Quote:When the team bus arrived back at campus around 3 a.m. Sunday, Renee Hill was parked there waiting for her husband. It had already been an emotional 24 hours for Lew Hill, men’s basketball coach at Texas Rio Grande Valley, with the Vaqueros losing on a last-second shot at Texas Southern in their first game in three weeks, followed by the difficult news Hill delivered to his players in the locker room after the game: He was stepping aside, effective immediately, to focus on his health.

On the 5½-hour bus ride back to campus, he phoned his athletic director to convey the same news and to ask for a meeting in the morning, which was Super Bowl Sunday. He didn’t sleep on the bus, even as Saturday night bled into Sunday morning.

The Hills, married for nearly 21 years, kissed each other as Lew bent his 6-foot-5 frame into the passenger seat. They talked on the ride home. Lew said he was tired. He showered and went to bed. Renee went to wake him around 8:30 a.m.

“It’s something you would never expect,” Renee Hill said in a telephone interview Wednesday, three days after her husband died, “when someone lays down to go to sleep and you go to wake him up the next morning and God has already whispered in his ear — and he couldn’t refuse. God needed him more than we did here on Earth.”

Hill’s death at 55 dealt a devastating blow to the school near the southern tip of Texas, about 20 miles north of the Mexican border, and to the collegiate basketball coaching community. Though a native of Mount Vernon, N.Y., Hill was best known and beloved in the southern Great Plains, having starred at Wichita State in the late 1980s and later serving as an assistant under Lon Kruger at UNLV and Oklahoma. He landed the top job at UTRGV in 2016.

“Lew represented the best of all we could want in our leaders,” Kruger said of his longtime assistant, who helped coach the Sooners to the Final Four in 2016, “and anyone working with young people in any walk.”

But Hill’s death also offered a sobering reminder of the possible health stakes involved in playing sports through a global pandemic.

In January, Hill received two sobering diagnoses. The first came after a nearly year-long search for what was causing chronic fatigue, including multiple trips to Houston to see various specialists. It was, doctors finally told him, a rare bone marrow disorder called amyloid light-chain (AL) amyloidosis, which causes organs and tissues to thicken and eventually lose function.

Then came the second diagnosis: the coronavirus. Upon receiving the positive test Jan. 22, Hill immediately began isolating at home, and the team, as so many others have this college hoops season, was put on hiatus for 10 days. It resumed practices Feb. 1.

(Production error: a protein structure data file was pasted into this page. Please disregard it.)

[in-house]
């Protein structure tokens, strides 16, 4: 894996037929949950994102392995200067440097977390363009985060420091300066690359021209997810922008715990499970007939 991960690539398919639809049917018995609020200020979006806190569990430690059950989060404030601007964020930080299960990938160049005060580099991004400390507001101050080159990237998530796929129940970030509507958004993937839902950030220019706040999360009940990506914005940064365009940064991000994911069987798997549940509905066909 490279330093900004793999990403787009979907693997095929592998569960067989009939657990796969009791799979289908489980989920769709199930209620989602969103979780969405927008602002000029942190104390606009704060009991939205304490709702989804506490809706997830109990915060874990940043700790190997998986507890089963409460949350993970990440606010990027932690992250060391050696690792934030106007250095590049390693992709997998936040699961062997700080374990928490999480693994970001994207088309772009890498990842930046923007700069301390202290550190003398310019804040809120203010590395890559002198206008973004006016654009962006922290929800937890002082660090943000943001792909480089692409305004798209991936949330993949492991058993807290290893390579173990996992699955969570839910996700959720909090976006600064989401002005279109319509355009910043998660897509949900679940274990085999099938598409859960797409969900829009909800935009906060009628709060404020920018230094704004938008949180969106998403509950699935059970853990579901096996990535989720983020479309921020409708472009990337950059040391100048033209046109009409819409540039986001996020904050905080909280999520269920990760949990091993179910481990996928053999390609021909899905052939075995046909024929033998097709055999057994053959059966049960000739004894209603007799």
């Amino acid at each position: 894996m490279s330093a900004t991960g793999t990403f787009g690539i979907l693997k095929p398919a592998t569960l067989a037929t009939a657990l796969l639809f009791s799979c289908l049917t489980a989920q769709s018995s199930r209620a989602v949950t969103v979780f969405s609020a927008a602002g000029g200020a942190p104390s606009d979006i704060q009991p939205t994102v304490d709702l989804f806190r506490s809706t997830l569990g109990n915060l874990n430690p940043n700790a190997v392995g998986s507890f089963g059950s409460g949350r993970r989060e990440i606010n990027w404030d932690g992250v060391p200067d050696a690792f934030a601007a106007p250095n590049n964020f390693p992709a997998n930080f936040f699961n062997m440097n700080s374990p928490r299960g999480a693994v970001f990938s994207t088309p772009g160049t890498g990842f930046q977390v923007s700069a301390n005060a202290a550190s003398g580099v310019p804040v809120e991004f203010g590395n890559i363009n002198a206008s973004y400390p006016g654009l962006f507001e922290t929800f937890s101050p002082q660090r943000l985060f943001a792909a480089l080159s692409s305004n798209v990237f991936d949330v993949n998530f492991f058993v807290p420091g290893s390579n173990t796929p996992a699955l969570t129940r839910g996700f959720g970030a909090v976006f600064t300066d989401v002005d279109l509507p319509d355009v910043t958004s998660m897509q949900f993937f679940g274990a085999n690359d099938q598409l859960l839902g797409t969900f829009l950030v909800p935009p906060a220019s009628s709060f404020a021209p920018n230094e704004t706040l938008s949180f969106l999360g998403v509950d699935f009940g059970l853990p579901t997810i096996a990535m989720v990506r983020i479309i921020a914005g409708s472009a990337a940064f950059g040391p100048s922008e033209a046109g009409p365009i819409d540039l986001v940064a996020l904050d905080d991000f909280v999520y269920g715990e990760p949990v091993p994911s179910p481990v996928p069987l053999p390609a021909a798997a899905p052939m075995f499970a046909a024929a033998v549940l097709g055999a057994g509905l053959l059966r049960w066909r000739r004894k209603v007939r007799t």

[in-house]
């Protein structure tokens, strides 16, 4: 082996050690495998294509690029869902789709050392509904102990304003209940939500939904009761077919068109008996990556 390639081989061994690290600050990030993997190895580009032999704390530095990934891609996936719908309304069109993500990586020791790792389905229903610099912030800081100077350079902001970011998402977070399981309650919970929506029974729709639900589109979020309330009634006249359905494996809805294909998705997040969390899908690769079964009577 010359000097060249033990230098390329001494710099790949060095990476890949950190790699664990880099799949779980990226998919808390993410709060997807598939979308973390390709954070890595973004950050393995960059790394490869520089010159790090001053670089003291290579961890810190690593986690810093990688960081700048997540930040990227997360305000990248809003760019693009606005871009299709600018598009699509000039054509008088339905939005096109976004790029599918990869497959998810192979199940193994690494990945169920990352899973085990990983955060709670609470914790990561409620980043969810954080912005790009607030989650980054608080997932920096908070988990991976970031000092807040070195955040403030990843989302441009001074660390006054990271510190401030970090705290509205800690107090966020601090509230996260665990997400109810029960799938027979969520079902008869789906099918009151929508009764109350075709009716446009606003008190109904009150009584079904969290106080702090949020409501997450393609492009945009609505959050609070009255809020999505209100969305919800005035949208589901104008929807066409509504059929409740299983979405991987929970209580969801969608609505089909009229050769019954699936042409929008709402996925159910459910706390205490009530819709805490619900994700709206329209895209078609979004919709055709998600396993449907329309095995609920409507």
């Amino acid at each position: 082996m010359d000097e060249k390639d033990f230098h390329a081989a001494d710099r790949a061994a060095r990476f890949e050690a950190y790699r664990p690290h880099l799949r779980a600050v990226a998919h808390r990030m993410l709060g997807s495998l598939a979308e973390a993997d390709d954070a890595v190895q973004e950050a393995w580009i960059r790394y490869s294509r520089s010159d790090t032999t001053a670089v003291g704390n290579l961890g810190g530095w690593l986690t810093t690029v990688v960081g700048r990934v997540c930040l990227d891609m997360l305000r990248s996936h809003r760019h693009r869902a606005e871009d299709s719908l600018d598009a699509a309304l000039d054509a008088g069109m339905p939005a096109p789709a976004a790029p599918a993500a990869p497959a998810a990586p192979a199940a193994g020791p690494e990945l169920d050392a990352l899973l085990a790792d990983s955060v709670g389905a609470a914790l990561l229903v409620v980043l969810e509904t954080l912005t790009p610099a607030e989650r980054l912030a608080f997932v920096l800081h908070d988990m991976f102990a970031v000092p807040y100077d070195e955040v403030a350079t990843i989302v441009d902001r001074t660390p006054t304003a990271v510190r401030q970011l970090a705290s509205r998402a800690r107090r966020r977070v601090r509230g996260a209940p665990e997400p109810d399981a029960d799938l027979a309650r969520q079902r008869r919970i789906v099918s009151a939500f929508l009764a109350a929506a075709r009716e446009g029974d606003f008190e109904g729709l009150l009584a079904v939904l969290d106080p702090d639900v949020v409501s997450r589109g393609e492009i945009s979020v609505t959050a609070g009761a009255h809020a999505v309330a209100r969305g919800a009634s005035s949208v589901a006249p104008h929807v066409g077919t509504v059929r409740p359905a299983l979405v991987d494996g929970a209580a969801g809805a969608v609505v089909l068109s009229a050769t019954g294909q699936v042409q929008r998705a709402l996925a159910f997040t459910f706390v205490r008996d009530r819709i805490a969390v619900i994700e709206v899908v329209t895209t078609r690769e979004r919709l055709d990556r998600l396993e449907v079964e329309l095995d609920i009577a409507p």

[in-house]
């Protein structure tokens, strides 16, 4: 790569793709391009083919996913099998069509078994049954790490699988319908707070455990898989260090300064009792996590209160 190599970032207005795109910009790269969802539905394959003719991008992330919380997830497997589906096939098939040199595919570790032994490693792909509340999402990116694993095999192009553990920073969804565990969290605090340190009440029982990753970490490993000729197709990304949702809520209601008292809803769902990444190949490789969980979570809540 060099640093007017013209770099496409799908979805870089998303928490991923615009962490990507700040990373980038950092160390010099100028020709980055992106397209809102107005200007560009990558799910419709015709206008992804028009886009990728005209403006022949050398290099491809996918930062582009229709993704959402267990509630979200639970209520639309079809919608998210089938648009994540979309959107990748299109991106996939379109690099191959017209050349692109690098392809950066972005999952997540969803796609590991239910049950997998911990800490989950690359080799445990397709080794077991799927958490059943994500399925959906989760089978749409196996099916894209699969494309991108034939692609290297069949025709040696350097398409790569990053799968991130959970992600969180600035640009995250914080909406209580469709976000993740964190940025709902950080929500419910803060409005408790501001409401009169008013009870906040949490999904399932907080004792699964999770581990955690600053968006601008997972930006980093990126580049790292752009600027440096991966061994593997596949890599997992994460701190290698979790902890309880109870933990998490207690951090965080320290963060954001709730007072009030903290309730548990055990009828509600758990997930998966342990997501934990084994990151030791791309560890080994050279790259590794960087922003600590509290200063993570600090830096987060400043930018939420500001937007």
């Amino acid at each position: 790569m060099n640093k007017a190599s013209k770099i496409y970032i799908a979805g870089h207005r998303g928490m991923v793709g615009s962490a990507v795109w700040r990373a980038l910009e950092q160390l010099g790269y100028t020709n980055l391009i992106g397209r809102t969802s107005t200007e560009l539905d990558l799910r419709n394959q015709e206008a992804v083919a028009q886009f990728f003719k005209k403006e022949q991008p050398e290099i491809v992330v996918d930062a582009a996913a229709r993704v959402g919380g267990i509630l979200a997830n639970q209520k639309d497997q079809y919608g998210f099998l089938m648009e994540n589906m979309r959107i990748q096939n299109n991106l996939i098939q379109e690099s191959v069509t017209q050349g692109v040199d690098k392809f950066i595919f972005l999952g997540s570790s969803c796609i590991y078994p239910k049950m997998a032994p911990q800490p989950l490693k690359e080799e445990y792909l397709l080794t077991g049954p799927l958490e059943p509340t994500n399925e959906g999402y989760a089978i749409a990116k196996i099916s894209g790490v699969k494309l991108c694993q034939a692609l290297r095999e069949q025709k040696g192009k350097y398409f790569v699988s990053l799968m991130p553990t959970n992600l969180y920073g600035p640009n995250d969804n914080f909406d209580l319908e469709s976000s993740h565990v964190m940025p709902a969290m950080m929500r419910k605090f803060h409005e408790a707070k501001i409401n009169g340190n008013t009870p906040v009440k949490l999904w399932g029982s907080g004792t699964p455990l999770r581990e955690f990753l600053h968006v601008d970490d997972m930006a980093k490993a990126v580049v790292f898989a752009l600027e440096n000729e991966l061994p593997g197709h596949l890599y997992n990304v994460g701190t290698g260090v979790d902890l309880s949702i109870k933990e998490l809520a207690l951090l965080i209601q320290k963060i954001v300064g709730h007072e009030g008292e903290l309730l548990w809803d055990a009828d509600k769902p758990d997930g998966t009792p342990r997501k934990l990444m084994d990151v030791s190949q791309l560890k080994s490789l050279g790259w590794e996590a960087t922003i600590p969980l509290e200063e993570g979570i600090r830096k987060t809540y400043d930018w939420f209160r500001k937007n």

Amid college basketball’s pandemic ‘mess,’ calls for pausing the season grow louder

School officials have not announced a cause of death. But Renee Hill is convinced it was the amyloidosis, not covid-19, that he appeared to have beaten. It was the amyloidosis that sometimes made it difficult for Lew Hill to walk around their block. He was due to begin treatment Monday, the day after he died.

“To the outside world, it’s easy for people to say it was the corona. No, it was not corona. There are people losing their life to corona,” she said. “It’s infuriating to me because people don’t know what he was going through. … His energy was sapping [from the amyloidosis]. It didn’t decrease more with covid.”

Renee Hill spoke to a reporter Wednesday, she said, because she hoped to use her husband’s death to raise awareness for Hill’s condition, which sees 4,500 new cases diagnosed every year, primarily affecting men ages 50-80, according to the Amyloidosis Foundation’s website.

“He’s smiling big knowing we are saving lives,” she said of her husband. “If you have a physical tomorrow, get tested for it. If you’re having bloodwork, have your doctor add that.”

But the proximity of Hill’s coronavirus diagnosis to his sudden death Sunday, plus the revelation of his underlying condition, naturally led those close to him to ponder the what-ifs surrounding his return to the bench and the decision to coach Saturday night’s game.

The Vaqueros were supposed to have played at home that night against Grand Canyon University, but GCU was forced to cancel because of its own coronavirus outbreak. The game at Texas Southern was thrown together Friday, about 30 hours before tip-off, when Texas Southern also had an opponent suddenly cancel because of the virus.